A Proton rocket launched overnight on its first flight in a year.

The Proton lifted off from the Baikonur Cosmodrome at 11:45 p.m. Eastern Wednesday night carrying the EchoStar 21 communications satellite.

The satellite will separate from the Breeze M upper stage more than nine hours after liftoff after a series of engine burns to place the satellite into a geostationary transfer orbit.

The Proton last launched almost exactly one year ago, having been grounded by technical issues since then. [TASS]

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Vice President Mike Pence reiterated plans Wednesday to reestablish the National Space Council, but with few new details. Pence, speaking at the Johnson Space Center, said that President Trump would “soon” reestablish the council, dormant since the end of the presidency of George H.W. Bush, and that he, like previous vice presidents, would chair it. Pence, though, didn’t give a specific timeline for setting up the council. He offered general support for NASA and space exploration, saying that the council “will reenergize the pioneering spirit of America in space.” [SpaceNews]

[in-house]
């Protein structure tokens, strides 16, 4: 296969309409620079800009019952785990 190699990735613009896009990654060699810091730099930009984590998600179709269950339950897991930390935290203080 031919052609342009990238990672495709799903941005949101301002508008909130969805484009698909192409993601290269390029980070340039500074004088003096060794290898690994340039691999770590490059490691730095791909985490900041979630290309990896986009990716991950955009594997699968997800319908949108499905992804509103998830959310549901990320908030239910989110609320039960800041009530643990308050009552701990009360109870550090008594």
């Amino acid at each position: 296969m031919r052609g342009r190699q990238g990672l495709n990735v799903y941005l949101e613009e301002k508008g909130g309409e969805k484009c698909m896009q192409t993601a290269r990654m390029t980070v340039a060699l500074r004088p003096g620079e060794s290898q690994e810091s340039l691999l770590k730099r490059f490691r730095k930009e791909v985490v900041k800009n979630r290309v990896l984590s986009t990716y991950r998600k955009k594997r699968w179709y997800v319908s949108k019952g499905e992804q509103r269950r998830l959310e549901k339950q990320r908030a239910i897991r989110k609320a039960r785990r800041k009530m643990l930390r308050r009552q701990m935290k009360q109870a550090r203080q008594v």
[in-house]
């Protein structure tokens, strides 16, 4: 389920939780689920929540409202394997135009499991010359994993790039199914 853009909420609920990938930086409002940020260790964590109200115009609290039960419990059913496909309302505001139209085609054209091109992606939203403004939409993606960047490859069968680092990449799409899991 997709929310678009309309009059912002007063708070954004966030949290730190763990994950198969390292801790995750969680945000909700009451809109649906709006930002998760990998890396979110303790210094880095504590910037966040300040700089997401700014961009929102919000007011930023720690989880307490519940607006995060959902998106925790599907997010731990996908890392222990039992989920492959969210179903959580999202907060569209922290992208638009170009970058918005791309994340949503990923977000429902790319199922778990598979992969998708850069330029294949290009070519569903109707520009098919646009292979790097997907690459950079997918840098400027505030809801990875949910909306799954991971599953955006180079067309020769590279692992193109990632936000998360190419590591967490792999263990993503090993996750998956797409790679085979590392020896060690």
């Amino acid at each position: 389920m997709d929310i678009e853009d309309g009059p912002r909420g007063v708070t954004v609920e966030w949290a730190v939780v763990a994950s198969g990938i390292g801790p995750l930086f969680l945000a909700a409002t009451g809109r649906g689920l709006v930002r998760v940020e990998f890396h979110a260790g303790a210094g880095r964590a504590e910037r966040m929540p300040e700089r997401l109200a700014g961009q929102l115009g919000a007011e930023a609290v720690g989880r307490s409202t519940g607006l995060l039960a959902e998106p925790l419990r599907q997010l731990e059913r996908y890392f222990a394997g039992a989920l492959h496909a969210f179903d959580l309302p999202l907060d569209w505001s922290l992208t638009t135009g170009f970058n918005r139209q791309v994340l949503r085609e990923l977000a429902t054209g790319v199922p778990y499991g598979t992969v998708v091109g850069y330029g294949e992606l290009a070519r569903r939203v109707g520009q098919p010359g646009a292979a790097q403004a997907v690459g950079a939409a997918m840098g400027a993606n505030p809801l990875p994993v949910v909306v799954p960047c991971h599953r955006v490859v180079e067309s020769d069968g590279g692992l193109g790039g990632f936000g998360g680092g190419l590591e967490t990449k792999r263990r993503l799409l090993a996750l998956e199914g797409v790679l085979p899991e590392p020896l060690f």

Pence spoke at a ceremony where NASA unveiled its newest class of astronauts. The 12 people selected came from a pool of 18,300 applications, the largest number of people to ever apply during an astronaut selection round. The seven men and five women come from a wide range of backgrounds, from military test pilots to geologists to an engineer from SpaceX. The group will start two years of training in August, after which they will be eligible for flight assignments. [collectSPACE]

The House Science Committee is expected to approve today a bill intended to improve the commercial space regulatory process. The American Space Commerce Free Enterprise Act, formally introduced Wednesday, will be marked up by the committee this afternoon. The bill streamlines the existing process for commercial remote-sensing licensing and creates a similar “certification” system for other commercial spacecraft not currently regulated. Proponents see the bill as key to eliminating regulatory uncertainty for new commercial space applications. Some in industry, though, are concerned about aspects of the bill, such as assigning authority for the certification process to the small Office of Space Commerce within NOAA. [SpaceNews]

An Air Force general warns that the slow space acquisition process runs the risk of threatening national security. Maj. Gen. David Thompson, vice commander of Air Force Space Command, said at a recent event that layers of bureaucracy in the current process for acquiring space systems slows down their development, and runs the risk of having them outmatched by more agile adversaries. Thompson blamed that on an overreaction to problems with space acquisition in the past that have stripped the government of “the ability to judge and handle risk in a reasonable fashion.” [SpaceNews]